This project moved to:
Rationale: free software needs free tools. See: http://mako.cc/writing/hill-free_tools.html
This copy will remain read-only and will not receive any further updates.
Lossless conversion of images to PDF without unnecessarily re-encoding JPEG and JPEG2000 files. Thus, no loss of quality and no unnecessary large output file.
PDF is able to embed JPEG and JPEG2000 images as they are without re-encoding them (and hence losing quality) but I was missing a tool to do this automatically, thus I wrote this piece of python code.
If you know how to embed JPEG and JPEG2000 images into a PDF container without recompression, using existing tools, please contact me so that I can put this code into the garbage bin :D
The program will take image filenames from commandline arguments and output a PDF file with them embedded into it. If the input image is a JPEG or JPEG2000 file, it will be included as-is without any processing. If it is in any other format, the image will be included as zip-encoded RGB. As a result, this tool will be able to lossless wrap any image into a PDF container while performing better (in terms of quality/filesize ratio) than existing tools in case the input image is a JPEG or JPEG2000 file.
For example, imagemagick will re-encode the input JPEG image and thus change its content:
$ convert img.jpg img.pdf $ pdfimages img.pdf img.extr # not using -j to be extra sure there is no recompression $ compare -metric AE img.jpg img.extr-000.ppm null: 1.6301e+06
If one wants to do a lossless conversion from any format to PDF with imagemagick then one has to use zip-encoding:
$ convert input.jpg -compress Zip output.pdf $ pdfimages img.pdf img.extr # not using -j to be extra sure there is no recompression $ compare -metric AE img.jpg img.extr-000.ppm null: 0
The downside is, that using imagemagick like this will make the resulting PDF files a few times bigger than the input JPEG or JPEG2000 file and can also not output a multipage PDF.
img2pdf is able to output a PDF with multiple pages if more than one input image is given, losslessly embed JPEG and JPEG2000 files into a PDF container without adding more overhead than the PDF structure itself and will save all other graphics formats using lossless zip-compression.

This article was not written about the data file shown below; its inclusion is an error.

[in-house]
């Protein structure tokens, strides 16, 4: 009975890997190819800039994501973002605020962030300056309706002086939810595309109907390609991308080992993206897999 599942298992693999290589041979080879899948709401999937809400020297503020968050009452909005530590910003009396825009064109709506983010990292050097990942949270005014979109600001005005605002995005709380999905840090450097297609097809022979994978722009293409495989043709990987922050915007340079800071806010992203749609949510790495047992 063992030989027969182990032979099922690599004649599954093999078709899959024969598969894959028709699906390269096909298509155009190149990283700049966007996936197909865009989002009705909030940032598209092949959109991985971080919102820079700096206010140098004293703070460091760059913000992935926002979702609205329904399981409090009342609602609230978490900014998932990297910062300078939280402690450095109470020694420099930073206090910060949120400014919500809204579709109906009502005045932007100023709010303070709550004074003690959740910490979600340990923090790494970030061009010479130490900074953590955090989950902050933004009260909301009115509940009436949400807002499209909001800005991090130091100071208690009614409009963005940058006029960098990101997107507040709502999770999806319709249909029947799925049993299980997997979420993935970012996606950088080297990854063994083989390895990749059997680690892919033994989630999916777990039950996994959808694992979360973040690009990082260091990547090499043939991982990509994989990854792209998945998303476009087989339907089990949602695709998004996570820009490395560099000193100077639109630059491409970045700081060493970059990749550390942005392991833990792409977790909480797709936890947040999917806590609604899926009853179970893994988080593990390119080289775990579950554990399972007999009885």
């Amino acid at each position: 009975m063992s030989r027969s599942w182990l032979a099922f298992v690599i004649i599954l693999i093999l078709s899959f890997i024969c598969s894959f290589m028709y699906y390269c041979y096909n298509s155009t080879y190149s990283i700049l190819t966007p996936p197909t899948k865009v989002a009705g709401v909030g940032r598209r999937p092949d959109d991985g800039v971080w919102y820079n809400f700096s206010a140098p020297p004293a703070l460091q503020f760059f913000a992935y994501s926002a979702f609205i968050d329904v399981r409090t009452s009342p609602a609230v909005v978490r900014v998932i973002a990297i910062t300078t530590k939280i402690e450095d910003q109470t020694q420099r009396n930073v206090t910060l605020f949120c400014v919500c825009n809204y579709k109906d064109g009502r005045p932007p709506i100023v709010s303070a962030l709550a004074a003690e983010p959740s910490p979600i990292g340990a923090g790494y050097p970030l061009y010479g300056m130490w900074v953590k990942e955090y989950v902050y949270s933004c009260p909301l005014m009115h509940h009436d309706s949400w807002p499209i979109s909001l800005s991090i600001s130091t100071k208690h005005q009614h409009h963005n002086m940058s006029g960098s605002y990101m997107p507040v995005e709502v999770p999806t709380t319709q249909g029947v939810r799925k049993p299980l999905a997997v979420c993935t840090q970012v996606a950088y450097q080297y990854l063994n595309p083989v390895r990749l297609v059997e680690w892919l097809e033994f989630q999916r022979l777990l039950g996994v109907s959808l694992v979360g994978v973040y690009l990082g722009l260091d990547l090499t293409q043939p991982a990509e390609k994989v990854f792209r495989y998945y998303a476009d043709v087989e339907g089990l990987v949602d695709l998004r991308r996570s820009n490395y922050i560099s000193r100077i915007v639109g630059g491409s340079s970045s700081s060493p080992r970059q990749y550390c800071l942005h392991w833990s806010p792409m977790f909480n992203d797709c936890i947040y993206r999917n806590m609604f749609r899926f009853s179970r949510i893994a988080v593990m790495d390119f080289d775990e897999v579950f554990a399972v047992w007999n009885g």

Another nifty advantage: Since no re-encoding is done in case of JPEG images, the conversion is many (ten to hundred) times faster with img2pdf compared to imagemagick. While a run of above convert command with a 2.8MB JPEG takes 27 seconds (on average) on my machine, conversion using img2pdf takes just a fraction of a second.
At least one input file argument must be given as img2pdf needs to seek in the file descriptor which would not be possible for stdin.
Specify the dpi with the -d or --dpi options instead of reading it from the image or falling back to 96.0.
Specify the output file with -o or --output. By default output will be done to stdout.
Specify metadata using the --title, --author, --creator, --producer, --creationdate, --moddate, --subject and --keywords options (or their short forms).
Specify -C or --colorspace to force a colorspace using PIL short handles like 'RGB', 'L' or '1'.
More help is available with the -h or --help option.
If you find a JPEG or JPEG2000 file that, when embedded can not be read by the Adobe Acrobat Reader, please contact me.
For lossless conversion of other formats than JPEG or JPEG2000 files, zip/flate encoding is used. This choice is based on a number of tests I did on images. I converted them into PDF using imagemagick and all compressions it has to offer and then compared the output size of the lossless variants. In all my tests, zip/flate encoding performed best. You can verify my findings using the test_comp.sh script with any input image given as a commandline argument. If you find an input file that is outperformed by another lossless compression, contact me.
I have not yet figured out how to read the colorspace from jpeg2000 files. Therefor jpeg2000 files use DeviceRGB per default. If your jpeg2000 files are of any other colorspace you must force it using the --colorspace option. Like -C L for DeviceGray.
On a Debian/Ubuntu based OS, the following dependencies are needed:
apt-get install python python-pil python-setuptools
Or for Python 3:
apt-get install python3 python3-pil python3-setuptools
You can install the package using:
$ pip install img2pdf
If you want to install from source code simply use:
$ cd img2pdf/ $ pip install .
To test the console script without installing the package on your system, simply use virtualenv:
$ cd img2pdf/ $ virtualenv ve $ ve/bin/pip install .
You can then test the converter using:
$ ve/bin/img2pdf -o test.pdf src/tests/test.jpg
Note that the package can also be used as a library as follows:
import img2pdf pdf_bytes = img2pdf.convert(['test.jpg']) file = open("name.pdf","wb") file.write(pdf_bytes)